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Digital Millennium Copyright Act

By Skylar Reel

The Digital Millennium Copyright Act (“DMCA”) was signed into law in 1998, yet the technological advances that have occurred in the past two decades since have proven the need for a reform bill to address the new digital challenges of today. The United States’ Senate IP Subcommittee held their first of eight hearings this week to discuss potential actions to be taken towards modernizing the DMCA.

The subcommittee plans to issue a draft reform bill by December 2020 for stakeholder input. They also plan to address section 512 and section 1201 of the DMCA, two controversial provisions, which they hope will assist them in solving the current rising digital challenges while satisfying the industries involved.

Section 512 of the DMCA addresses the limitations on liability for copyright infringement by online service providers such as Facebook and Google. These limitations include the transfer of information by any form of digital communication, system caching, infringing material on websites by the user’s direction, and information location tools. These are all detailed in the DMCA in which section 512 has been thoroughly discussed at this week’s hearing for needing reforms.

A panel of professors argued that section 512 fails to fulfill its purpose because there are no direct responsibilities for parties involved. The panel argued that section 512 fails to encourage service providers to take future preventative action in that it simply forces a service provider to recognize and remove infringing materials at the immediate instance of awareness.

If reforms for section 512 were to be enacted, larger providers like Google and Facebook would be the main focuses, but that does not simply cover every area of the digital realm. The panelists addressed that it may be in the Senate’s best interests if reforms focused more on ensuring all online service providers are constantly regulating their sites and content to prevent infringing materials from being available.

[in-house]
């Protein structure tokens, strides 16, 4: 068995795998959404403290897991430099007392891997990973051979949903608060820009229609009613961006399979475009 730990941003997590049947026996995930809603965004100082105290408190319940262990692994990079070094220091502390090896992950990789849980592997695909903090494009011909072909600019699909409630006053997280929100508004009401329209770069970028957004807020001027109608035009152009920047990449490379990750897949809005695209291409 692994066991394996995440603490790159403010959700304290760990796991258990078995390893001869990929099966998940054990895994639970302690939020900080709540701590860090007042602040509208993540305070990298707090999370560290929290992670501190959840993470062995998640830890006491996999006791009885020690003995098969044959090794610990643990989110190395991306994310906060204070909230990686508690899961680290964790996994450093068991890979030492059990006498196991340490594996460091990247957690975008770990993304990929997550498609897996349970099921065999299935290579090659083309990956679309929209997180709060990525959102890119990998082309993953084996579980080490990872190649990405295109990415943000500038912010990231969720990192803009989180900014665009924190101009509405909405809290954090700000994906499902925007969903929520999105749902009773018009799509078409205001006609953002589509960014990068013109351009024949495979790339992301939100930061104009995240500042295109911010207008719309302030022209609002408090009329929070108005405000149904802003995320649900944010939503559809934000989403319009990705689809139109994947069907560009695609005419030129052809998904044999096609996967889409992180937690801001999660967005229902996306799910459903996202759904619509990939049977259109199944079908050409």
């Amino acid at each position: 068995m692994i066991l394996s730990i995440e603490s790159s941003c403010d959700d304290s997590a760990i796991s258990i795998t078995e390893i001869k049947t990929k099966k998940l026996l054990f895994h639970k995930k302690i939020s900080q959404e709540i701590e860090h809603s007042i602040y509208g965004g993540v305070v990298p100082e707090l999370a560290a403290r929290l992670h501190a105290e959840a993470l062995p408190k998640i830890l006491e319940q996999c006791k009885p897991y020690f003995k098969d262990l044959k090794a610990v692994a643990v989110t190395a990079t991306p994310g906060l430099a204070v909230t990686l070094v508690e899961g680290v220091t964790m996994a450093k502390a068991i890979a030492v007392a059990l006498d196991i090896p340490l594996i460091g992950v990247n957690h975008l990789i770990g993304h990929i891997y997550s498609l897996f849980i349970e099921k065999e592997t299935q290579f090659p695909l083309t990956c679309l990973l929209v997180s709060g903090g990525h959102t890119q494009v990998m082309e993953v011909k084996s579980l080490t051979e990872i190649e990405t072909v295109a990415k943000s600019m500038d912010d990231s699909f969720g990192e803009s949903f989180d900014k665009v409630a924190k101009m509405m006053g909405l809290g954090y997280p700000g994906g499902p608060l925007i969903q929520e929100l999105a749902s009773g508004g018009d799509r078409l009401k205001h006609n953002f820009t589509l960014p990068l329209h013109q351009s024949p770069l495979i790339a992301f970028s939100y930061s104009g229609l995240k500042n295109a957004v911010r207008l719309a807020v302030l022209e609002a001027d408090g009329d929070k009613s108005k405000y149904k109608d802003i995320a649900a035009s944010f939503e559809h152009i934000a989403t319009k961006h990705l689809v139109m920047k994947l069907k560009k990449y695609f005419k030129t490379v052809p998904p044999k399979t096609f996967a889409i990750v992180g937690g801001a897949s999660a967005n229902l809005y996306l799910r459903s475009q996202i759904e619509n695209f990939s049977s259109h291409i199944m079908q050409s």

Also, if infringing materials are found and removed, these providers would ensure that no copies or imitations of the infringing materials may be found elsewhere (McDermott). The panelists also acknowledged that if section 512 was reformed, it should be drafted in more general terms.

Another prominent topic of the hearing was section 1201 of the DMCA, which addresses the required protection for overcoming technological measures to ensure copyright owners protect their work. These technological measures are separated into two categories: “measures that prevent unauthorized access to a copyrighted work and measures that prevent unauthorized copying of a copyrighted work” (United States. Congress.).

The panel of professors addressed the problems that have arisen regarding anti-circumvention measures, such as diabetes patients unable to oversee the output of their monitors and early digital developers who seek to do more than limit themselves to copyrighted works.

The panelists suggested that a solution to the rising problems of section 1201 would be a new shifted “focus on the use of antitrust in the copyright and telecom industries” (McDermott). They also proposed that an infringement nexus be included in a newly drafted 1201.

It will be interesting to see how things develop regarding the DMCA in 2020.


United States. Congress. Senate. Committee on the Judiciary. The Digital Millennium Copyright Act Of 1998 : Report Together with Additional Views [to Accompany S. 2037). [Washington, D.C.?] :[U.S. G.P.O.,], 1998.

McDermott, Ellen. “Senate IP Subcommittee Kicks Off Year-Long Review of Digital Millennium Copyright Act.” IPWatchdog.com | Patents & Patent Law, 13 Feb. 2020, www.ipwatchdog.com/2020/02/13/senate-ip-subcommittee-kicks-off-year-long-review-digital-millennium-copyright-act/id=118866/